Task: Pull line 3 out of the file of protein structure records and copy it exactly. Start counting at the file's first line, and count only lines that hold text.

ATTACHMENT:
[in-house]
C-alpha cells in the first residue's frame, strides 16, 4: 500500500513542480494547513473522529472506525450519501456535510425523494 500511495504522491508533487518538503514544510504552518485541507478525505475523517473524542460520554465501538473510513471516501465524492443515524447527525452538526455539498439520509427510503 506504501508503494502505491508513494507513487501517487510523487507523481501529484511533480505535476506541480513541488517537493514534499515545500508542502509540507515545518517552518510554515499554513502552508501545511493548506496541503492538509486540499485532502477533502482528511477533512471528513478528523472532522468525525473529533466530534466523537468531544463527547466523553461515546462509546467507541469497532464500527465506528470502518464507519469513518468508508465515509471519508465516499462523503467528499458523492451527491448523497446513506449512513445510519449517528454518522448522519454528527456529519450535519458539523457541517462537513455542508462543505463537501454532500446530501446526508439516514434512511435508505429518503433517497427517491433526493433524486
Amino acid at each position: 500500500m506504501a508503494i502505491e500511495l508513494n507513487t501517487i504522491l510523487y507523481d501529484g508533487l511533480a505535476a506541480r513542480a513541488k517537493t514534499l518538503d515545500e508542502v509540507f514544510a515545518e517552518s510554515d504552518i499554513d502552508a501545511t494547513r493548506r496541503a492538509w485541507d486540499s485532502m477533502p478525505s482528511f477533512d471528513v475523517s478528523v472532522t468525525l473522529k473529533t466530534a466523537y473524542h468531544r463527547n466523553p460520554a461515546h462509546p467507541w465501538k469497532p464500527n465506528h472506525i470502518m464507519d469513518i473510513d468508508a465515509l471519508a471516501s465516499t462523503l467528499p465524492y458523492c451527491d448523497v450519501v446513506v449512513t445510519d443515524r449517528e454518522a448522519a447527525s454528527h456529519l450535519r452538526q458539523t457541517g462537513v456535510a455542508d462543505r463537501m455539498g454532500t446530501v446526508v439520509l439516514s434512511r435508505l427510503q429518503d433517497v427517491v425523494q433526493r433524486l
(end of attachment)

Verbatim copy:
Amino acid at each position: 500500500m506504501a508503494i502505491e500511495l508513494n507513487t501517487i504522491l510523487y507523481d501529484g508533487l511533480a505535476a506541480r513542480a513541488k517537493t514534499l518538503d515545500e508542502v509540507f514544510a515545518e517552518s510554515d504552518i499554513d502552508a501545511t494547513r493548506r496541503a492538509w485541507d486540499s485532502m477533502p478525505s482528511f477533512d471528513v475523517s478528523v472532522t468525525l473522529k473529533t466530534a466523537y473524542h468531544r463527547n466523553p460520554a461515546h462509546p467507541w465501538k469497532p464500527n465506528h472506525i470502518m464507519d469513518i473510513d468508508a465515509l471519508a471516501s465516499t462523503l467528499p465524492y458523492c451527491d448523497v450519501v446513506v449512513t445510519d443515524r449517528e454518522a448522519a447527525s454528527h456529519l450535519r452538526q458539523t457541517g462537513v456535510a455542508d462543505r463537501m455539498g454532500t446530501v446526508v439520509l439516514s434512511r435508505l427510503q429518503d433517497v427517491v425523494q433526493r433524486l